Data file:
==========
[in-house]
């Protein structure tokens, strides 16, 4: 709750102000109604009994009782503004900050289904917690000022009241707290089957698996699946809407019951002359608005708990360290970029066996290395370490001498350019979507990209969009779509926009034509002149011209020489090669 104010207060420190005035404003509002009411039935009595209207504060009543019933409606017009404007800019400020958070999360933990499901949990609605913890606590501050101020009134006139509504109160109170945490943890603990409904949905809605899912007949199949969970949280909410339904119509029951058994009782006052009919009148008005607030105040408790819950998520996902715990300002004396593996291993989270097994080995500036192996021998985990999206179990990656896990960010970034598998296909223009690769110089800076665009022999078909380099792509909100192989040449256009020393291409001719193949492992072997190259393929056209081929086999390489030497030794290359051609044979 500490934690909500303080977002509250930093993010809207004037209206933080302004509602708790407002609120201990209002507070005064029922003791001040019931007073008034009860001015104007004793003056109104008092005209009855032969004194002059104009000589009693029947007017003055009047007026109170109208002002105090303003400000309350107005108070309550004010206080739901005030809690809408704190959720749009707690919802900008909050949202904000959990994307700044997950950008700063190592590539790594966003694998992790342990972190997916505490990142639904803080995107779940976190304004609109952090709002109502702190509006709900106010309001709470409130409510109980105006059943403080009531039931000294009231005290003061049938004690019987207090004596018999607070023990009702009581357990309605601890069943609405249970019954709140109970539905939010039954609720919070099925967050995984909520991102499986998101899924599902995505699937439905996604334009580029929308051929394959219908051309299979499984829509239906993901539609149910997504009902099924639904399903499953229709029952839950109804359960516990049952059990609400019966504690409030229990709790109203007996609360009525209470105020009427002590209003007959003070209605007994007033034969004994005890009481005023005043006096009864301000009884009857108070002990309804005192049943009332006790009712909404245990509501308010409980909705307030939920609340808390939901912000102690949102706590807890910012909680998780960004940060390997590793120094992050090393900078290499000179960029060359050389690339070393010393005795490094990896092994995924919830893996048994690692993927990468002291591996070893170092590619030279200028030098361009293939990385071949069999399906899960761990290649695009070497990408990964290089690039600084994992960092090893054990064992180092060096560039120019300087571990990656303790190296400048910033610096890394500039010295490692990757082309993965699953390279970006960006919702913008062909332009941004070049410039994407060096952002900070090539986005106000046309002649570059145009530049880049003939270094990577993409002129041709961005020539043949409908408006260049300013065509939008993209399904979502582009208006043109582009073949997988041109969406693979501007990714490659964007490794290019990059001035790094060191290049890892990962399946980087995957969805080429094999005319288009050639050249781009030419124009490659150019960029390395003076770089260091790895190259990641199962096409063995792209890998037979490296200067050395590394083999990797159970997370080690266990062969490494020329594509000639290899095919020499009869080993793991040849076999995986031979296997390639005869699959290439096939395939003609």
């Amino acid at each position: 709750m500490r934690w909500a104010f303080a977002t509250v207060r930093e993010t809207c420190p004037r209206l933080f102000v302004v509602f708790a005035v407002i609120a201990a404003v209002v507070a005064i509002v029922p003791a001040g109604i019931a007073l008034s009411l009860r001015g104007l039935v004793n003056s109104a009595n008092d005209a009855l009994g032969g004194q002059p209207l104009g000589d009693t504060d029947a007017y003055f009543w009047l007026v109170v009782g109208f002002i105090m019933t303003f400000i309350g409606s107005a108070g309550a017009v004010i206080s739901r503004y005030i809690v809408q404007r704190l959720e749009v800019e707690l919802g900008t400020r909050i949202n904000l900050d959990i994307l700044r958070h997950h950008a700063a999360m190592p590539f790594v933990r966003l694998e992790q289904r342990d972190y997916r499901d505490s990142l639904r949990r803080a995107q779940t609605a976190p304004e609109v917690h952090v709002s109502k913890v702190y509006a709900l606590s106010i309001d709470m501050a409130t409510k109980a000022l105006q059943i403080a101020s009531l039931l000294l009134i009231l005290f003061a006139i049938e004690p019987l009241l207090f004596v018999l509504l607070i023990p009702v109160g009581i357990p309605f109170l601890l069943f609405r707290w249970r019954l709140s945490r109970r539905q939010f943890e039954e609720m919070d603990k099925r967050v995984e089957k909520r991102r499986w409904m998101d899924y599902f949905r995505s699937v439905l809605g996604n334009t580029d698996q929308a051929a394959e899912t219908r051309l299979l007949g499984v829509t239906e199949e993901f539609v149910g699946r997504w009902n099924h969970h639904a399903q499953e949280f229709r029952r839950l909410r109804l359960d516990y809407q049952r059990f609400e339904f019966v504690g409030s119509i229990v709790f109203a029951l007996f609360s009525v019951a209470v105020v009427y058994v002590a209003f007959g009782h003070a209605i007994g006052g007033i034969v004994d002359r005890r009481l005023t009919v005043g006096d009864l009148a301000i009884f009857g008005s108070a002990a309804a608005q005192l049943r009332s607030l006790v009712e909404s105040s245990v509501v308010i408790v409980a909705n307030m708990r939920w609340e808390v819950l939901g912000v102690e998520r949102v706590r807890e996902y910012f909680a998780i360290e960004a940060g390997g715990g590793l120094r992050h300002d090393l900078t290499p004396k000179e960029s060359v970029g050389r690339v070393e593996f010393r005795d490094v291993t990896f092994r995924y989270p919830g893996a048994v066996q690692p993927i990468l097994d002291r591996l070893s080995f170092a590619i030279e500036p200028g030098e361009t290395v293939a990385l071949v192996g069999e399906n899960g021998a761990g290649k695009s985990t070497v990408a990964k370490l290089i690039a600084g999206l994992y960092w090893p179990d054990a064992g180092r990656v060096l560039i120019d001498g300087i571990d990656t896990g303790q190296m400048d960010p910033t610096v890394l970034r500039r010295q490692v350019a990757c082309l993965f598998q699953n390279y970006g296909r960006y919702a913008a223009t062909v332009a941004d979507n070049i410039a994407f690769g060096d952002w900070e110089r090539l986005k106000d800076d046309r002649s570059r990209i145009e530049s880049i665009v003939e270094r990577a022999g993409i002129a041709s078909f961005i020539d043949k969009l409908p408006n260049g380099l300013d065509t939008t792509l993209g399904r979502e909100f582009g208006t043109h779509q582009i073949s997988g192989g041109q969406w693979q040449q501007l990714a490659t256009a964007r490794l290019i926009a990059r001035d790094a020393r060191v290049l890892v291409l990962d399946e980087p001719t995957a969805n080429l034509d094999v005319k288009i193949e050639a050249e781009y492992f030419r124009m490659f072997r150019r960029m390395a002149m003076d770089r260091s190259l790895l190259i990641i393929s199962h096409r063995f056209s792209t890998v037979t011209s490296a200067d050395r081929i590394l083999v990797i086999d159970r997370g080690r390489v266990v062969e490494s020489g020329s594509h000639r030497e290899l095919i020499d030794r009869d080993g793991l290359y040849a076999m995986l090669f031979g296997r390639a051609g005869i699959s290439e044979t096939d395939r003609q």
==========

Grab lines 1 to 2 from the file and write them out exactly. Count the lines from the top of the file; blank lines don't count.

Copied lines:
[in-house]
């Protein structure tokens, strides 16, 4: 709750102000109604009994009782503004900050289904917690000022009241707290089957698996699946809407019951002359608005708990360290970029066996290395370490001498350019979507990209969009779509926009034509002149011209020489090669 104010207060420190005035404003509002009411039935009595209207504060009543019933409606017009404007800019400020958070999360933990499901949990609605913890606590501050101020009134006139509504109160109170945490943890603990409904949905809605899912007949199949969970949280909410339904119509029951058994009782006052009919009148008005607030105040408790819950998520996902715990300002004396593996291993989270097994080995500036192996021998985990999206179990990656896990960010970034598998296909223009690769110089800076665009022999078909380099792509909100192989040449256009020393291409001719193949492992072997190259393929056209081929086999390489030497030794290359051609044979 500490934690909500303080977002509250930093993010809207004037209206933080302004509602708790407002609120201990209002507070005064029922003791001040019931007073008034009860001015104007004793003056109104008092005209009855032969004194002059104009000589009693029947007017003055009047007026109170109208002002105090303003400000309350107005108070309550004010206080739901005030809690809408704190959720749009707690919802900008909050949202904000959990994307700044997950950008700063190592590539790594966003694998992790342990972190997916505490990142639904803080995107779940976190304004609109952090709002109502702190509006709900106010309001709470409130409510109980105006059943403080009531039931000294009231005290003061049938004690019987207090004596018999607070023990009702009581357990309605601890069943609405249970019954709140109970539905939010039954609720919070099925967050995984909520991102499986998101899924599902995505699937439905996604334009580029929308051929394959219908051309299979499984829509239906993901539609149910997504009902099924639904399903499953229709029952839950109804359960516990049952059990609400019966504690409030229990709790109203007996609360009525209470105020009427002590209003007959003070209605007994007033034969004994005890009481005023005043006096009864301000009884009857108070002990309804005192049943009332006790009712909404245990509501308010409980909705307030939920609340808390939901912000102690949102706590807890910012909680998780960004940060390997590793120094992050090393900078290499000179960029060359050389690339070393010393005795490094990896092994995924919830893996048994690692993927990468002291591996070893170092590619030279200028030098361009293939990385071949069999399906899960761990290649695009070497990408990964290089690039600084994992960092090893054990064992180092060096560039120019300087571990990656303790190296400048910033610096890394500039010295490692990757082309993965699953390279970006960006919702913008062909332009941004070049410039994407060096952002900070090539986005106000046309002649570059145009530049880049003939270094990577993409002129041709961005020539043949409908408006260049300013065509939008993209399904979502582009208006043109582009073949997988041109969406693979501007990714490659964007490794290019990059001035790094060191290049890892990962399946980087995957969805080429094999005319288009050639050249781009030419124009490659150019960029390395003076770089260091790895190259990641199962096409063995792209890998037979490296200067050395590394083999990797159970997370080690266990062969490494020329594509000639290899095919020499009869080993793991040849076999995986031979296997390639005869699959290439096939395939003609």